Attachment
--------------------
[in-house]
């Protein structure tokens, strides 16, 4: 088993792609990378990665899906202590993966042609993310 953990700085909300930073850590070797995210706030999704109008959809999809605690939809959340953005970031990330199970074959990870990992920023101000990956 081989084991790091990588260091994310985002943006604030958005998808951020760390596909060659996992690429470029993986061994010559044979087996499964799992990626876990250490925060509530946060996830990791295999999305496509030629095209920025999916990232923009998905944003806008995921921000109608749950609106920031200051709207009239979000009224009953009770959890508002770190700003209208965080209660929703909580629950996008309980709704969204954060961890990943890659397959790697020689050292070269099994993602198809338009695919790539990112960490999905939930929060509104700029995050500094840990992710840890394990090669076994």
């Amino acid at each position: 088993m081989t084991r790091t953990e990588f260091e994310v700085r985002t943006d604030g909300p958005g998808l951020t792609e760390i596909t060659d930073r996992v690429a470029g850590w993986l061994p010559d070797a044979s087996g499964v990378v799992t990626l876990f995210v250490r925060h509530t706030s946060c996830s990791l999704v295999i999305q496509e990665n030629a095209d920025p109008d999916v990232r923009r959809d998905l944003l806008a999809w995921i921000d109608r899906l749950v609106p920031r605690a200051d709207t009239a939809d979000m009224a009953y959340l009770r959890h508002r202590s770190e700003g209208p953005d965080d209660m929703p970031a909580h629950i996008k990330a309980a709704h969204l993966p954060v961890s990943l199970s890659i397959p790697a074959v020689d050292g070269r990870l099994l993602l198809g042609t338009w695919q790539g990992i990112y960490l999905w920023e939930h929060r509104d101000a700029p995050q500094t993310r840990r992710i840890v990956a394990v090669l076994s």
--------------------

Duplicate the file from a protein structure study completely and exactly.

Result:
[in-house]
């Protein structure tokens, strides 16, 4: 088993792609990378990665899906202590993966042609993310 953990700085909300930073850590070797995210706030999704109008959809999809605690939809959340953005970031990330199970074959990870990992920023101000990956 081989084991790091990588260091994310985002943006604030958005998808951020760390596909060659996992690429470029993986061994010559044979087996499964799992990626876990250490925060509530946060996830990791295999999305496509030629095209920025999916990232923009998905944003806008995921921000109608749950609106920031200051709207009239979000009224009953009770959890508002770190700003209208965080209660929703909580629950996008309980709704969204954060961890990943890659397959790697020689050292070269099994993602198809338009695919790539990112960490999905939930929060509104700029995050500094840990992710840890394990090669076994």
């Amino acid at each position: 088993m081989t084991r790091t953990e990588f260091e994310v700085r985002t943006d604030g909300p958005g998808l951020t792609e760390i596909t060659d930073r996992v690429a470029g850590w993986l061994p010559d070797a044979s087996g499964v990378v799992t990626l876990f995210v250490r925060h509530t706030s946060c996830s990791l999704v295999i999305q496509e990665n030629a095209d920025p109008d999916v990232r923009r959809d998905l944003l806008a999809w995921i921000d109608r899906l749950v609106p920031r605690a200051d709207t009239a939809d979000m009224a009953y959340l009770r959890h508002r202590s770190e700003g209208p953005d965080d209660m929703p970031a909580h629950i996008k990330a309980a709704h969204l993966p954060v961890s990943l199970s890659i397959p790697a074959v020689d050292g070269r990870l099994l993602l198809g042609t338009w695919q790539g990992i990112y960490l999905w920023e939930h929060r509104d101000a700029p995050q500094t993310r840990r992710i840890v990956a394990v090669l076994s």